Schubert knew madness. He knew it to the depths of his soul and feared it. And out of his fear he wrote the greatest monument to love lost, to death lost, to madness found. He wrote Die Winterreise, the most hopeless art work ever conceived by the despairing mind of man. Dietrich Fischer-Dieskau is the voice of Winterreise. In small part, this is because he recorded it seven times between 1952 and 1990. In larger part, this is because he is able to transform himself into the despairing lover. Yet Fischer-Dieskau is still the most lucid and most technically controlled of madmen. As Ingmar Bergman remarked on actor Max von Sydow, "If I'd had a psychopath to present these deeply psychopathic roles, it would have been unbearable".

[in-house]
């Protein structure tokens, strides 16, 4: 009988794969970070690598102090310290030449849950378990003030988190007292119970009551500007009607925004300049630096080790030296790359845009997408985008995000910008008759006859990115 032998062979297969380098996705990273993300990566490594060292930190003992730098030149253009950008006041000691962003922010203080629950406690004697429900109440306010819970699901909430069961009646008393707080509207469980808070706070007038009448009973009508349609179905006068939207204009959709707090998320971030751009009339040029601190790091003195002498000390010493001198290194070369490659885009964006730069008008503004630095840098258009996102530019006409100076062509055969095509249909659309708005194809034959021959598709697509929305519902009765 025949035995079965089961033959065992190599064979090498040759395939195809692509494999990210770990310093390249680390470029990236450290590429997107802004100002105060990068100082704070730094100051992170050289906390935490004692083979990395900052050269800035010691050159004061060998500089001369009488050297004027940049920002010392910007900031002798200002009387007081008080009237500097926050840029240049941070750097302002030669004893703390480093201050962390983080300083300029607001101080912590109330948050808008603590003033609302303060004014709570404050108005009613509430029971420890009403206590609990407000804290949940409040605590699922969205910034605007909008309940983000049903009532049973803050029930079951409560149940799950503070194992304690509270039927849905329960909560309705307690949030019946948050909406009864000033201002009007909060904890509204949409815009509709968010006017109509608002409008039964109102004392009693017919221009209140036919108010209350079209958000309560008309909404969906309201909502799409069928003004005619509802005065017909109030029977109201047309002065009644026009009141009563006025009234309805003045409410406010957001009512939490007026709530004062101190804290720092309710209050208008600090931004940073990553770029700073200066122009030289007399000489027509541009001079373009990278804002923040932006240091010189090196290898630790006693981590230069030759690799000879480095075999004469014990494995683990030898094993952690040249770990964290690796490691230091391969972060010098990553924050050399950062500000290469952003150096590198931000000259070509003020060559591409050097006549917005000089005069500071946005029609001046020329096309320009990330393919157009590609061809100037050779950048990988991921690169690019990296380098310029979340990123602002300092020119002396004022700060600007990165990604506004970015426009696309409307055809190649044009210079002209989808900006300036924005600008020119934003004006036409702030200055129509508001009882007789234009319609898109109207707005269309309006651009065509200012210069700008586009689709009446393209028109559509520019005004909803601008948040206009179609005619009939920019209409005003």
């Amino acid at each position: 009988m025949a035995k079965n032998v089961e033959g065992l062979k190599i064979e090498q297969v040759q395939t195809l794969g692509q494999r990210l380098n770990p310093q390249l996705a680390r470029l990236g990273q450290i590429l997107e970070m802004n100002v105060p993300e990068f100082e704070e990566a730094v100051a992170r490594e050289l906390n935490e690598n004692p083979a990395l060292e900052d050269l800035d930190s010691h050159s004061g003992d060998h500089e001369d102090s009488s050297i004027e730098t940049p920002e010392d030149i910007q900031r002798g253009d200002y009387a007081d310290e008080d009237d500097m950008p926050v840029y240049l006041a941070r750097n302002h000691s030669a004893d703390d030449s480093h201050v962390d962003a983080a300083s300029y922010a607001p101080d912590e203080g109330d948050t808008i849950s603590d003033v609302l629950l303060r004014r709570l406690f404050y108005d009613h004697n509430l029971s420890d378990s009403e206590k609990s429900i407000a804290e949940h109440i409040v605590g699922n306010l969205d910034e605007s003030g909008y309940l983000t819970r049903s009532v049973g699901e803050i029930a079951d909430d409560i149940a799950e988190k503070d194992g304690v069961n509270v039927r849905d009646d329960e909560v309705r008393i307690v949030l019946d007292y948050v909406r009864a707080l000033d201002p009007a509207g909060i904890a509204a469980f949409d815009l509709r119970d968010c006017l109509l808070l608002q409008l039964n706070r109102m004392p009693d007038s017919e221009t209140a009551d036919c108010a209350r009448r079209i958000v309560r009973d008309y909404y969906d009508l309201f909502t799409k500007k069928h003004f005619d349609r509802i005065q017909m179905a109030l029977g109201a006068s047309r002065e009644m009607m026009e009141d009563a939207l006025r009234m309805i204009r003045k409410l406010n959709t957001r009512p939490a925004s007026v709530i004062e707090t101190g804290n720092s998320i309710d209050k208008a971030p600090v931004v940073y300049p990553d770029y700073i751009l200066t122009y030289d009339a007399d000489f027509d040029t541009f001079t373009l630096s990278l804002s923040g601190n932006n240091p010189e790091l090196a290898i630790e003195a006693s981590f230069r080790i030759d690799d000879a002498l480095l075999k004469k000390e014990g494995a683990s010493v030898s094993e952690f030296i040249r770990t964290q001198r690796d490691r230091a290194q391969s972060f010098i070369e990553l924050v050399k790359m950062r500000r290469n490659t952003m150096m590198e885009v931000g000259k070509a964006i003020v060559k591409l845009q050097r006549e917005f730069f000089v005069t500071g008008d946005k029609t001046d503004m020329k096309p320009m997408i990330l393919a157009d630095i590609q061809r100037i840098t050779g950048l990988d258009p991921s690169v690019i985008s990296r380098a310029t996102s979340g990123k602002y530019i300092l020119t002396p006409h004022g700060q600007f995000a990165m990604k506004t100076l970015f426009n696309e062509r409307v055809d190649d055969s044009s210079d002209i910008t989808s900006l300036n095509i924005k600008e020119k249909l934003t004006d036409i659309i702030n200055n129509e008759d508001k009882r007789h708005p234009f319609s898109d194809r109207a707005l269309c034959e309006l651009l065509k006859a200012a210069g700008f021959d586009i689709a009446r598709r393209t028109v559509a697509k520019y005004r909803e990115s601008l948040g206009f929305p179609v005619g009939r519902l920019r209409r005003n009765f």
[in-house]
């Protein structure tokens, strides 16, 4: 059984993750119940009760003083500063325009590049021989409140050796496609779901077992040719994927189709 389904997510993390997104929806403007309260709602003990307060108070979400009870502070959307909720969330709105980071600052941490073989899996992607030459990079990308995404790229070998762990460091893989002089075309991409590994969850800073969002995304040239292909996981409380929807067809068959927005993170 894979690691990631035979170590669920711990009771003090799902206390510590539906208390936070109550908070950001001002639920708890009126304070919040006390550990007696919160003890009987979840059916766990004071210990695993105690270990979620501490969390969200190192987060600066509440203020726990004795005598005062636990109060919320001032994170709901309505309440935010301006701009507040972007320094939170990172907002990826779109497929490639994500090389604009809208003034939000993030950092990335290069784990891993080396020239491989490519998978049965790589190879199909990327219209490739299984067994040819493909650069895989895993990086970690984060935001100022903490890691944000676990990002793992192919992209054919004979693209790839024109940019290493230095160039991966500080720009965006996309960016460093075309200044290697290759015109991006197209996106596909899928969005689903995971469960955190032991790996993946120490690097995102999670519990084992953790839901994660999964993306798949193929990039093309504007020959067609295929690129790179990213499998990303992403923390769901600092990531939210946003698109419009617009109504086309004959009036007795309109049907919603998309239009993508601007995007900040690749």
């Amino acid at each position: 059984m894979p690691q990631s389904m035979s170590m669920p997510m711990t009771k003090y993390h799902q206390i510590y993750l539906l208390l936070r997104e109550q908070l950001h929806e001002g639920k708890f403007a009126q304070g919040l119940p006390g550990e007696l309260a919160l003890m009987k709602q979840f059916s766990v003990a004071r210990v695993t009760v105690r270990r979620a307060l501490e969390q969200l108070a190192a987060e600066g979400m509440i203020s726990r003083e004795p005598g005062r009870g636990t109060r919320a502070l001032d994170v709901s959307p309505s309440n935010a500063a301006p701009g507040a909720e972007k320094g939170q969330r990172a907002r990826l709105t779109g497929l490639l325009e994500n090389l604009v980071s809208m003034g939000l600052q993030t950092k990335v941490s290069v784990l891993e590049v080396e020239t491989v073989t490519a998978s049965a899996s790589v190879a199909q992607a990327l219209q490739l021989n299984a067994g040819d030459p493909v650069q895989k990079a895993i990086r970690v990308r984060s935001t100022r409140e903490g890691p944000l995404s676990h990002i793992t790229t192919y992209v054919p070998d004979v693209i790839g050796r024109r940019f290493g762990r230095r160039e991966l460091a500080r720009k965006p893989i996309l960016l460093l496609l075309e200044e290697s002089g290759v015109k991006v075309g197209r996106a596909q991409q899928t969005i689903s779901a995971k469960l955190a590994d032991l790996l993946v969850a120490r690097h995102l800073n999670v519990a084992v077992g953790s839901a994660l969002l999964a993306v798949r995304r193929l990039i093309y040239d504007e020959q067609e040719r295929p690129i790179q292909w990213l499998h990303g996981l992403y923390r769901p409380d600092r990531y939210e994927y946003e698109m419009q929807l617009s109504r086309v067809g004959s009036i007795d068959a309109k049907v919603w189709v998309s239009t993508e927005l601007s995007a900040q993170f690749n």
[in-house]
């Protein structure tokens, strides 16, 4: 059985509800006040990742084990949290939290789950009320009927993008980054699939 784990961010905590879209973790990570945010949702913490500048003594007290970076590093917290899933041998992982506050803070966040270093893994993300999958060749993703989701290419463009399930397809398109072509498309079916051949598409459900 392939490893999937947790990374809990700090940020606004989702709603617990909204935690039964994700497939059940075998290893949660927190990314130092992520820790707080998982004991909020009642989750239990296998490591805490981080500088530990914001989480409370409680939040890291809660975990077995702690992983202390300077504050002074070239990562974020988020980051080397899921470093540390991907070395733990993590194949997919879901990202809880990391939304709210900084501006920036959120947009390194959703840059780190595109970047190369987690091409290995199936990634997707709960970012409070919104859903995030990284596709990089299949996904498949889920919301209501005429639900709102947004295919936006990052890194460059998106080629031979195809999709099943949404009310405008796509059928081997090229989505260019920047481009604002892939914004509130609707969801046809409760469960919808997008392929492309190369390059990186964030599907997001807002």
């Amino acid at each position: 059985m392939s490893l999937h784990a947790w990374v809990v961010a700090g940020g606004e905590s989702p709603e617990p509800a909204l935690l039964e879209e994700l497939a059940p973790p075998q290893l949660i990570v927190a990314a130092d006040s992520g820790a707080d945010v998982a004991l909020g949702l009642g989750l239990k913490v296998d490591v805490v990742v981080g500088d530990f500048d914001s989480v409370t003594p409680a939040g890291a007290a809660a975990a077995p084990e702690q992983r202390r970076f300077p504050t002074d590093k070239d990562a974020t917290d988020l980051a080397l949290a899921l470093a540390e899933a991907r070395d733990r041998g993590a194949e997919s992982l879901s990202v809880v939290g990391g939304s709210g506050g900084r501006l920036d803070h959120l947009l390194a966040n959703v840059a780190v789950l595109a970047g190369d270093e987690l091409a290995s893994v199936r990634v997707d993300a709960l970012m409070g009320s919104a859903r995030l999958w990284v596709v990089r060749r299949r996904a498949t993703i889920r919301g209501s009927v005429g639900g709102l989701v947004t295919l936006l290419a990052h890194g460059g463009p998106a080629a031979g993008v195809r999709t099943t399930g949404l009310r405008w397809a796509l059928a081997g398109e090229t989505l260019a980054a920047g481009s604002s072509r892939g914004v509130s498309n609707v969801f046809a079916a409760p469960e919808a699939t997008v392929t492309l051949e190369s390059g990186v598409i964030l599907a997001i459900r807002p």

Schubert’s famous Quintet needs little introduction, and is certainly the most famous work named after a fish. The commission came from Sylvester Paumgartner, wealthy mine-owner by day, amateur cellist by night, who not only suggested Schubert use his song, ‘The Trout’, for a set of variations, but also requested the unusual line-up of violin, viola, cello, double bass and piano. Unusual, but not unique, since Hummel had set the trend with his effervescent E flat Quintet and Paumgartner intended to feature the two pieces together in one of his regular soirées.